By: Ted Dabrowski and John Klingner

Only in Illinois does a surprise increase in tax revenues and more pension debt equal “stability” for a state’s finances.

Fitch Ratings just improved Illinois’ rating outlook from negative to stable, partly basing its decision on an unanticipated $1.5 billion state revenue surge and an on-time fiscal 2020 budget. It said “the potential for a downgrade in the near term has receded.” See their full summary comment below.

But if anything, Fitch’s points in favor of stability are just the opposite – they actually made Illinois weaker. 

Windfall revenues allowed politicians to push off spending and structural reforms once again. And a “balanced” budget based on phony accounting means lawmakers will let the state’s retirement debts grow by billions in 2020. (Illinois’ “balanced” budgets don’t require the state to make its full, actuarial pension payments. See the details here.)

Even more, politicians did nothing to address Illinois’ absolute lack of preparedness for the next inevitable recession. Illinois has no resources to weather a downturn and, along with New Jersey, is the nation’s least prepared state.

Fitch’s “stable” outlook is for the benefit of bondholders, who may breathe a sigh of relief after years of downgrades. Since bondholders are the first in line to get repaid, they benefit from any short-term games politicians might play.

But for ordinary Illinoisans, the situation has only gotten worse. The 2020 budget puts Illinois into an even deeper hole.

Here’s what Fitch said:

The Outlook revision to Stable from Negative reflects key developments over the last three months for the state including an unanticipated revenue surge in April 2019 that positioned the state to resolve a sizable fiscal 2019 mid-year budget gap and enact an on-time fiscal 2020 budget. The positive April revenue surprise seen in Illinois, and other states, supported a significant increase in fiscal 2020 estimated revenues, easing the path to budget adoption and allowing the state to reduce (but not eliminate) reliance on non-recurring measures. The state now has a plausible and achievable 2020 budget plan, leaving it better positioned from a fiscal perspective, and the potential for a rating downgrade in the near-term has receded. The recent gains, however, are somewhat tenuous and their sustainability hinges on the state’s actions over the next several years, particularly around the November 2020 ballot initiative on the graduated individual income tax.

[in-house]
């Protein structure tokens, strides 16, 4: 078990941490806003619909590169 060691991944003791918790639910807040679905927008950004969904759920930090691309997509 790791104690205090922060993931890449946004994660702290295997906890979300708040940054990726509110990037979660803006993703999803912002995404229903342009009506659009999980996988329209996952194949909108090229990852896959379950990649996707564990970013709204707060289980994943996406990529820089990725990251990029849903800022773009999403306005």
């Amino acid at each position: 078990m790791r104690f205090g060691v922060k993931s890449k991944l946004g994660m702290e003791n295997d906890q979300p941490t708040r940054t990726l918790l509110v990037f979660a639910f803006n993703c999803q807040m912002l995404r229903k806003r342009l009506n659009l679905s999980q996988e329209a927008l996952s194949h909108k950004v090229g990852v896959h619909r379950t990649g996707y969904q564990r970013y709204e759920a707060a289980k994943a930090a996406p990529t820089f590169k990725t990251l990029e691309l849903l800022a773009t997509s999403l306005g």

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9 months ago

Again the rating agencies have rated the very thing they manipulated. It’s all so cozy. Raters are not fiduciaries, they don’t rate what IS objectively. Rather they rate whatever agreements they managed to coerse from the pols that benefit bond buyers. “Just above junk’ is just where they want to be in Illinois simply because they know they are first in line! Illinois bondmarket is basically now a slave trade. And Fitch is nothing more than a crook running a ponzi.

Hank Scorpio
9 months ago

What’s the point of doing this with a recession around the corner? It’s like painting a room in your house a different color while the house is on fire.

9 months ago
Reply to  Hank Scorpio

If wall street thinks there is a realistic chance any of these Dem candidates can beat Trump in 2020, we will see a market correction. The really insane thing is that Illinois will certainly lean toward the Dem candidate thereby insuring it’s own doom.

9 months ago
Reply to  DantheMan

Breitbart has opined that IL is in play in 2020 because of Trump support outside of Cook County and the backlash against the abortion bill. This might be wishful thinking but I wouldn’t doubt that (R) turnout in 2020 is higher than previous years, at least for those few of us (R)’s still remaining in the state. People are really angry about the abortion bill and the proposed gun laws outside of Cook County. Rep Baby Killer might think she’s doing a great job killing babies (and throwing up her fists in celebration) but the rest of the state outside… Read more »

9 months ago
Reply to  debtsor

It would be fun to see Illinois in play but like you said, probably wishful thinking.

9 months ago

How can a state where 50%+ want to get out not be rated junk? How can a state with a continually declining population not be rated junk? How can a state that faces financial disaster with the next downturn in the economy not be rated junk? How can a state addicted to borrowing not be rated junk. You know what’s junk?….. the rating agencies.